Bill Frederick is a big proponent of grazing cover crops. He and his family operate a diverse farm, that includes small grains in addition to corn and soybeans. He harvests small grains in mid-summer, which provides a large window to grow additional forage that his cattle can graze in the late summer and fall. His mixes have included oats, turnips, kale, winter wheat, triticale and cereal rye. Bill uses a rate of 1 to 1.5 bushel per acre when seeding cover crops; a higher-than-normal rate because they will be used for grazing.
“Any time you don’t have to start a tractor and feed hay is a win in my book,” said Bill, while he explained that cover crops provide him grazing opportunities at times when he would normally be feeding hay. Bill figures it costs him $1.25 per head per day to keep a cow if he’s doesn’t have cover crops to graze. That figure can add up quickly. Using this figure for his 50 cows adds up to $1,875 per month. The last two years he’s grazed cover crops for 74 days each year – between September and May – which replaced $4,625 in winter feed each year. This number does not take into consideration the cost of cover crops and application, which costs Bill $25 per acre. The discussion of hay prices came up and attendees unhappily shared that hay is selling for $120 to $160 per ton currently. This makes the prospect of saving on hay even more attractive.
Our fifth stop on the cover crop caravan this spring took us to Postville in northeast Iowa. We were greeted that morning with a fresh snow fall that unfortunately made it impractical to see cover crops in action, luckily our presenters had lots of photos to remind us what spring and summer look like. Don kicked off the field day by describing his cover crop practices and experiences and then we had a special presentation from Liam McVey, a local sixth grade student with a top prize science fair project on soil organic matter. NRCS Area Agronomist Neil Sass then wrapped up the day with a deeper look at the science of soil organic matter and new results from a cover crop seeding date and rate study Neil and his colleague Jacob Groth conducted last year.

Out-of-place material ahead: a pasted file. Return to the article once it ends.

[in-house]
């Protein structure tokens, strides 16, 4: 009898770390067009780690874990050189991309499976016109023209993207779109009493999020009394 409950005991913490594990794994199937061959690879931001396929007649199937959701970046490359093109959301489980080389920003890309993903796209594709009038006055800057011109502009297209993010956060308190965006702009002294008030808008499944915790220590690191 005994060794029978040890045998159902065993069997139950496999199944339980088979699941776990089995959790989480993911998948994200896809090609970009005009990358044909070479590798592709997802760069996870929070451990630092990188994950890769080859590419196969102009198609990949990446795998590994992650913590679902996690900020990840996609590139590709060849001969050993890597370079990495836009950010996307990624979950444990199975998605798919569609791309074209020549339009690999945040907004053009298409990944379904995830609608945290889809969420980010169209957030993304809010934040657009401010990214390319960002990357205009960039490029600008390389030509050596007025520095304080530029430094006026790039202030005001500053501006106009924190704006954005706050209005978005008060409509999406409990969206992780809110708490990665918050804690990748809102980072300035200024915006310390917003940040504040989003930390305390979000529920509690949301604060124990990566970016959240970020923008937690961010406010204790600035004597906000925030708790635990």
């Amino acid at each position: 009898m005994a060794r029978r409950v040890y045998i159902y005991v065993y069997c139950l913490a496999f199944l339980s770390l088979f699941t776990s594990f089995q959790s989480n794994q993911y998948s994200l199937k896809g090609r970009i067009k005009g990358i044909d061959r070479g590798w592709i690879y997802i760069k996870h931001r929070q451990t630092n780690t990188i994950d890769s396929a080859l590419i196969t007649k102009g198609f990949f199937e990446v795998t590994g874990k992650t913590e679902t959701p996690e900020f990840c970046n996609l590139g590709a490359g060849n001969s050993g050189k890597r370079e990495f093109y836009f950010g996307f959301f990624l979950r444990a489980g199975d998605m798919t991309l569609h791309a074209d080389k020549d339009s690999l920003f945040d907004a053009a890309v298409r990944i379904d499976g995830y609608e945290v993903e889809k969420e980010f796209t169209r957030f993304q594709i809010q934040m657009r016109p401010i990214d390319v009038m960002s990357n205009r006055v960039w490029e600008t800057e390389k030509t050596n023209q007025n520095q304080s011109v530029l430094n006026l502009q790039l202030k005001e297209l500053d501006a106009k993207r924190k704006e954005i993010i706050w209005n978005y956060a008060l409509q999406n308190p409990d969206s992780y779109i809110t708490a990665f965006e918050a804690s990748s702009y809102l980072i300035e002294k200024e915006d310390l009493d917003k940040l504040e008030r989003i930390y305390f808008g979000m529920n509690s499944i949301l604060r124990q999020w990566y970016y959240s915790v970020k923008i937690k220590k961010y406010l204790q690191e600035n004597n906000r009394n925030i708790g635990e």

Don has been planting cover crops for years on his farm in Allamakee and Winneshiek counties, even though some would say that’s “too far north” to do cover crops successfully. He first got into cover crops because he was concerned about erosion on soybean ground due to lack of substantial residue. But with more experience his goals have evolved and grown to three:
- Consistent, economical establishment of cover crops;
- Demonstrate economic benefits of using cover crops;
- And add diversity to the system.
Among the tricks he’s tried to accomplish these goals within his short window for cover crop growth are dormant seeding and interseeding. Continue reading